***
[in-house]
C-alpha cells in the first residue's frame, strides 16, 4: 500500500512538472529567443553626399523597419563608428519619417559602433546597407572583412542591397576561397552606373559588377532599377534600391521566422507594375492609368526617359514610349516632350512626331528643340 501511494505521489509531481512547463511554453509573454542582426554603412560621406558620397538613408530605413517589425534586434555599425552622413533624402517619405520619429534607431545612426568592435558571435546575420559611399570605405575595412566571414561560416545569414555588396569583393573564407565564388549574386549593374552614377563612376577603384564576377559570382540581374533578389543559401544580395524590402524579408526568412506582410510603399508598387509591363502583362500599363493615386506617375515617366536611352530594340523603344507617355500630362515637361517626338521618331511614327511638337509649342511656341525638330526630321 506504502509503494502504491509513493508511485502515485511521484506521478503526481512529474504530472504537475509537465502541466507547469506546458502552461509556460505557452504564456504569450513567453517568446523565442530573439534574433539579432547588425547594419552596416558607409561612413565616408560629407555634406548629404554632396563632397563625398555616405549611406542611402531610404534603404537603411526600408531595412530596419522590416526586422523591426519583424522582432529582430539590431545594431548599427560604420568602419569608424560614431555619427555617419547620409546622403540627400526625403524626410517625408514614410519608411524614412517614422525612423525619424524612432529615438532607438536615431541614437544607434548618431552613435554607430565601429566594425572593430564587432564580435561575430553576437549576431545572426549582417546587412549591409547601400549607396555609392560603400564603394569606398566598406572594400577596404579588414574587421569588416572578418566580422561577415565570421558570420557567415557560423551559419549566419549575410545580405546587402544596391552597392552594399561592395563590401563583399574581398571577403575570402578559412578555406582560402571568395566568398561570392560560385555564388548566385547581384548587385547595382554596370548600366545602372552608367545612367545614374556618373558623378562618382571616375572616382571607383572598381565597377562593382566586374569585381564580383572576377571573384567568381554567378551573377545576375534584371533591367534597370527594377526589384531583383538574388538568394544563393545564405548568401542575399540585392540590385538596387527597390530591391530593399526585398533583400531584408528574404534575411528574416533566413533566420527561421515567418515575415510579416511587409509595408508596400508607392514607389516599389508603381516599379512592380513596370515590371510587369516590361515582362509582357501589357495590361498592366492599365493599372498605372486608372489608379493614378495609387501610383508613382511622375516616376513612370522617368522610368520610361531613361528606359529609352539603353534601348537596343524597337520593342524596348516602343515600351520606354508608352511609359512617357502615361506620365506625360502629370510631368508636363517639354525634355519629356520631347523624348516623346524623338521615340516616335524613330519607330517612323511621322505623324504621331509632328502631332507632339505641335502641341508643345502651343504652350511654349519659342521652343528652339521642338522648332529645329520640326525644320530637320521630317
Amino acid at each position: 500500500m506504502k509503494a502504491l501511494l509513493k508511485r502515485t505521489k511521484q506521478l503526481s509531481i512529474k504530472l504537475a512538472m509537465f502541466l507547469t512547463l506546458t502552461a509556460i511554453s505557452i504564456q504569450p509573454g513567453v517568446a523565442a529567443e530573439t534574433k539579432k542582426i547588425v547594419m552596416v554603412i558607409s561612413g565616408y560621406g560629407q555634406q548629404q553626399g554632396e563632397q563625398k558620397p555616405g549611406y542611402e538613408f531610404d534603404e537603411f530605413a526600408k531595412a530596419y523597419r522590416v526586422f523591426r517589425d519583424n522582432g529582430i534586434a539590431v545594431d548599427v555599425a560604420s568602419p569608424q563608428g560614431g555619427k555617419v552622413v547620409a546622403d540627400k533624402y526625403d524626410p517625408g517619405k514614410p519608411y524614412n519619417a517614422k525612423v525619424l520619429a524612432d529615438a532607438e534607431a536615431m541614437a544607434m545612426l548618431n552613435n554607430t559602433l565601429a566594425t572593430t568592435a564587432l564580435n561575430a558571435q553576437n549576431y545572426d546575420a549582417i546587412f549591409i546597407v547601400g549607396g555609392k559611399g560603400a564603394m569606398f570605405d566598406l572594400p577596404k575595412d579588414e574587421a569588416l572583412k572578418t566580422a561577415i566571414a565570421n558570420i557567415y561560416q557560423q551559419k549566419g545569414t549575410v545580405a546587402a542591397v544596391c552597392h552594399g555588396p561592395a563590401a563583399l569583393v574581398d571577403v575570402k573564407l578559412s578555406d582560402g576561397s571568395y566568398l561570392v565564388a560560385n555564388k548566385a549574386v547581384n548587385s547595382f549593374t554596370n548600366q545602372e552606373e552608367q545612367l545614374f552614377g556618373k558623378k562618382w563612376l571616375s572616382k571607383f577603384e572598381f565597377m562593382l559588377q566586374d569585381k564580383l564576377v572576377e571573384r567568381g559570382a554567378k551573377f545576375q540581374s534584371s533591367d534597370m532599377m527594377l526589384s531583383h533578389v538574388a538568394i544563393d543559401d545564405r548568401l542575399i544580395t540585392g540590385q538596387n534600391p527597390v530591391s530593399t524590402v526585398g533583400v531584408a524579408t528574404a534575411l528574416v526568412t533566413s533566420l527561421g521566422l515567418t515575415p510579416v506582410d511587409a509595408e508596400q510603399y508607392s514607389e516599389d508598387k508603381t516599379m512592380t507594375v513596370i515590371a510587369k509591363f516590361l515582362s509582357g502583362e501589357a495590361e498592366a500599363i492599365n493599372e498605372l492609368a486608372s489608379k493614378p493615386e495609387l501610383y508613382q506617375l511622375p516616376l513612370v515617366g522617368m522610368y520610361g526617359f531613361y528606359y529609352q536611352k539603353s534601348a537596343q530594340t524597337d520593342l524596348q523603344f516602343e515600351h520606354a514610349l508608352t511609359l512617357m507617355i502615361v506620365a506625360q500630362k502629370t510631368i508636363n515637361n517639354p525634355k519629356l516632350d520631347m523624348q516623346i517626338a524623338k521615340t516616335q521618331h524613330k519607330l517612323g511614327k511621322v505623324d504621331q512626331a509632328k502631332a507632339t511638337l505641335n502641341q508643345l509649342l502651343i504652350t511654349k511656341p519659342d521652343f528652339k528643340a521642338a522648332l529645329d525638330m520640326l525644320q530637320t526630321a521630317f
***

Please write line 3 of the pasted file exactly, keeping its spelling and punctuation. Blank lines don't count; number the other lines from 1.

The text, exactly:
Amino acid at each position: 500500500m506504502k509503494a502504491l501511494l509513493k508511485r502515485t505521489k511521484q506521478l503526481s509531481i512529474k504530472l504537475a512538472m509537465f502541466l507547469t512547463l506546458t502552461a509556460i511554453s505557452i504564456q504569450p509573454g513567453v517568446a523565442a529567443e530573439t534574433k539579432k542582426i547588425v547594419m552596416v554603412i558607409s561612413g565616408y560621406g560629407q555634406q548629404q553626399g554632396e563632397q563625398k558620397p555616405g549611406y542611402e538613408f531610404d534603404e537603411f530605413a526600408k531595412a530596419y523597419r522590416v526586422f523591426r517589425d519583424n522582432g529582430i534586434a539590431v545594431d548599427v555599425a560604420s568602419p569608424q563608428g560614431g555619427k555617419v552622413v547620409a546622403d540627400k533624402y526625403d524626410p517625408g517619405k514614410p519608411y524614412n519619417a517614422k525612423v525619424l520619429a524612432d529615438a532607438e534607431a536615431m541614437a544607434m545612426l548618431n552613435n554607430t559602433l565601429a566594425t572593430t568592435a564587432l564580435n561575430a558571435q553576437n549576431y545572426d546575420a549582417i546587412f549591409i546597407v547601400g549607396g555609392k559611399g560603400a564603394m569606398f570605405d566598406l572594400p577596404k575595412d579588414e574587421a569588416l572583412k572578418t566580422a561577415i566571414a565570421n558570420i557567415y561560416q557560423q551559419k549566419g545569414t549575410v545580405a546587402a542591397v544596391c552597392h552594399g555588396p561592395a563590401a563583399l569583393v574581398d571577403v575570402k573564407l578559412s578555406d582560402g576561397s571568395y566568398l561570392v565564388a560560385n555564388k548566385a549574386v547581384n548587385s547595382f549593374t554596370n548600366q545602372e552606373e552608367q545612367l545614374f552614377g556618373k558623378k562618382w563612376l571616375s572616382k571607383f577603384e572598381f565597377m562593382l559588377q566586374d569585381k564580383l564576377v572576377e571573384r567568381g559570382a554567378k551573377f545576375q540581374s534584371s533591367d534597370m532599377m527594377l526589384s531583383h533578389v538574388a538568394i544563393d543559401d545564405r548568401l542575399i544580395t540585392g540590385q538596387n534600391p527597390v530591391s530593399t524590402v526585398g533583400v531584408a524579408t528574404a534575411l528574416v526568412t533566413s533566420l527561421g521566422l515567418t515575415p510579416v506582410d511587409a509595408e508596400q510603399y508607392s514607389e516599389d508598387k508603381t516599379m512592380t507594375v513596370i515590371a510587369k509591363f516590361l515582362s509582357g502583362e501589357a495590361e498592366a500599363i492599365n493599372e498605372l492609368a486608372s489608379k493614378p493615386e495609387l501610383y508613382q506617375l511622375p516616376l513612370v515617366g522617368m522610368y520610361g526617359f531613361y528606359y529609352q536611352k539603353s534601348a537596343q530594340t524597337d520593342l524596348q523603344f516602343e515600351h520606354a514610349l508608352t511609359l512617357m507617355i502615361v506620365a506625360q500630362k502629370t510631368i508636363n515637361n517639354p525634355k519629356l516632350d520631347m523624348q516623346i517626338a524623338k521615340t516616335q521618331h524613330k519607330l517612323g511614327k511621322v505623324d504621331q512626331a509632328k502631332a507632339t511638337l505641335n502641341q508643345l509649342l502651343i504652350t511654349k511656341p519659342d521652343f528652339k528643340a521642338a522648332l529645329d525638330m520640326l525644320q530637320t526630321a521630317f